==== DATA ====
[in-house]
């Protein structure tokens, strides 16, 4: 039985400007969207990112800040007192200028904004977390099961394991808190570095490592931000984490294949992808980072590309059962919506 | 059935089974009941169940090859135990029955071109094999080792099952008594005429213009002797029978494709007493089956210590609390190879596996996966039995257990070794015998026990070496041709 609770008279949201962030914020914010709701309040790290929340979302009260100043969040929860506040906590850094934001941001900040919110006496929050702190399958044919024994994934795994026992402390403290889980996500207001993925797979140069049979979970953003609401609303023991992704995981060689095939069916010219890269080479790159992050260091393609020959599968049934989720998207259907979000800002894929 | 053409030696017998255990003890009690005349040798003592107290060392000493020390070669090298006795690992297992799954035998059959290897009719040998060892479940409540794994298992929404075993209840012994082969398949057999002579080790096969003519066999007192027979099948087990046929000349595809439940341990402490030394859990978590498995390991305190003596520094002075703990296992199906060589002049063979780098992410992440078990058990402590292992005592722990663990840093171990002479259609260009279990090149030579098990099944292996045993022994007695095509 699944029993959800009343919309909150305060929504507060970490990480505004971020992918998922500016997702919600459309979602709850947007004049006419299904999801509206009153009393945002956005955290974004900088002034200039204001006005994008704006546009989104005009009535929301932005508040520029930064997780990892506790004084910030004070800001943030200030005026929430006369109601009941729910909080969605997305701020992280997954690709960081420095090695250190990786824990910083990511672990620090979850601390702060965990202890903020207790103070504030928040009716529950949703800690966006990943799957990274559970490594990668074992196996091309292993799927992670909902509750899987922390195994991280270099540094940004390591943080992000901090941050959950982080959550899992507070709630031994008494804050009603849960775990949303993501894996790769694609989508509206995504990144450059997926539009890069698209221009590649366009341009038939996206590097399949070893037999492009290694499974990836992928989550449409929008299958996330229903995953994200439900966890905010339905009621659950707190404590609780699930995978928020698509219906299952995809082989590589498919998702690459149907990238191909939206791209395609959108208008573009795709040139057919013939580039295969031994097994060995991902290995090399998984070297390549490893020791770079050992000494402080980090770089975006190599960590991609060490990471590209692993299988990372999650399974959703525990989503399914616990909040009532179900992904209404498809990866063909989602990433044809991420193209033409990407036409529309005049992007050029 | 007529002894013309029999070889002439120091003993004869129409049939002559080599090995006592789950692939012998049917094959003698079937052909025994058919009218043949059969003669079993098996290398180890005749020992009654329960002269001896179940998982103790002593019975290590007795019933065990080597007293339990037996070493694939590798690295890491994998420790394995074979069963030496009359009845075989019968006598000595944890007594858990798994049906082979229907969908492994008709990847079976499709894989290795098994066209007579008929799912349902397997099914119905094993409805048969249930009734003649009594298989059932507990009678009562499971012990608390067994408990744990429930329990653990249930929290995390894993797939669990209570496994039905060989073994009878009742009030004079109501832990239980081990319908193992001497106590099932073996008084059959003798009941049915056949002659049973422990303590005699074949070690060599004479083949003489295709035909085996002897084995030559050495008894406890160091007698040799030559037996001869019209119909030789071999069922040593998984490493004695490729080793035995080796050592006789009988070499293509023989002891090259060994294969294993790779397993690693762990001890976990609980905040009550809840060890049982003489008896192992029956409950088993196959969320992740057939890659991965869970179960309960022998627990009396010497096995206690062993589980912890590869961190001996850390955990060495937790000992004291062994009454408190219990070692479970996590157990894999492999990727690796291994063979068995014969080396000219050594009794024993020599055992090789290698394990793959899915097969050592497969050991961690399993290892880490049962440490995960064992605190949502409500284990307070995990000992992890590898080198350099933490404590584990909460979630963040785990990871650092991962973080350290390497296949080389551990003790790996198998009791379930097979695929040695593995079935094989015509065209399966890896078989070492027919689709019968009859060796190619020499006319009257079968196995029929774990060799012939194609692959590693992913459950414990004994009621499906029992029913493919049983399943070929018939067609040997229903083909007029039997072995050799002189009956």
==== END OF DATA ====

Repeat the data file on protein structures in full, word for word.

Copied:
[in-house]
């Protein structure tokens, strides 16, 4: 039985400007969207990112800040007192200028904004977390099961394991808190570095490592931000984490294949992808980072590309059962919506 | 059935089974009941169940090859135990029955071109094999080792099952008594005429213009002797029978494709007493089956210590609390190879596996996966039995257990070794015998026990070496041709 609770008279949201962030914020914010709701309040790290929340979302009260100043969040929860506040906590850094934001941001900040919110006496929050702190399958044919024994994934795994026992402390403290889980996500207001993925797979140069049979979970953003609401609303023991992704995981060689095939069916010219890269080479790159992050260091393609020959599968049934989720998207259907979000800002894929 | 053409030696017998255990003890009690005349040798003592107290060392000493020390070669090298006795690992297992799954035998059959290897009719040998060892479940409540794994298992929404075993209840012994082969398949057999002579080790096969003519066999007192027979099948087990046929000349595809439940341990402490030394859990978590498995390991305190003596520094002075703990296992199906060589002049063979780098992410992440078990058990402590292992005592722990663990840093171990002479259609260009279990090149030579098990099944292996045993022994007695095509 699944029993959800009343919309909150305060929504507060970490990480505004971020992918998922500016997702919600459309979602709850947007004049006419299904999801509206009153009393945002956005955290974004900088002034200039204001006005994008704006546009989104005009009535929301932005508040520029930064997780990892506790004084910030004070800001943030200030005026929430006369109601009941729910909080969605997305701020992280997954690709960081420095090695250190990786824990910083990511672990620090979850601390702060965990202890903020207790103070504030928040009716529950949703800690966006990943799957990274559970490594990668074992196996091309292993799927992670909902509750899987922390195994991280270099540094940004390591943080992000901090941050959950982080959550899992507070709630031994008494804050009603849960775990949303993501894996790769694609989508509206995504990144450059997926539009890069698209221009590649366009341009038939996206590097399949070893037999492009290694499974990836992928989550449409929008299958996330229903995953994200439900966890905010339905009621659950707190404590609780699930995978928020698509219906299952995809082989590589498919998702690459149907990238191909939206791209395609959108208008573009795709040139057919013939580039295969031994097994060995991902290995090399998984070297390549490893020791770079050992000494402080980090770089975006190599960590991609060490990471590209692993299988990372999650399974959703525990989503399914616990909040009532179900992904209404498809990866063909989602990433044809991420193209033409990407036409529309005049992007050029 | 007529002894013309029999070889002439120091003993004869129409049939002559080599090995006592789950692939012998049917094959003698079937052909025994058919009218043949059969003669079993098996290398180890005749020992009654329960002269001896179940998982103790002593019975290590007795019933065990080597007293339990037996070493694939590798690295890491994998420790394995074979069963030496009359009845075989019968006598000595944890007594858990798994049906082979229907969908492994008709990847079976499709894989290795098994066209007579008929799912349902397997099914119905094993409805048969249930009734003649009594298989059932507990009678009562499971012990608390067994408990744990429930329990653990249930929290995390894993797939669990209570496994039905060989073994009878009742009030004079109501832990239980081990319908193992001497106590099932073996008084059959003798009941049915056949002659049973422990303590005699074949070690060599004479083949003489295709035909085996002897084995030559050495008894406890160091007698040799030559037996001869019209119909030789071999069922040593998984490493004695490729080793035995080796050592006789009988070499293509023989002891090259060994294969294993790779397993690693762990001890976990609980905040009550809840060890049982003489008896192992029956409950088993196959969320992740057939890659991965869970179960309960022998627990009396010497096995206690062993589980912890590869961190001996850390955990060495937790000992004291062994009454408190219990070692479970996590157990894999492999990727690796291994063979068995014969080396000219050594009794024993020599055992090789290698394990793959899915097969050592497969050991961690399993290892880490049962440490995960064992605190949502409500284990307070995990000992992890590898080198350099933490404590584990909460979630963040785990990871650092991962973080350290390497296949080389551990003790790996198998009791379930097979695929040695593995079935094989015509065209399966890896078989070492027919689709019968009859060796190619020499006319009257079968196995029929774990060799012939194609692959590693992913459950414990004994009621499906029992029913493919049983399943070929018939067609040997229903083909007029039997072995050799002189009956």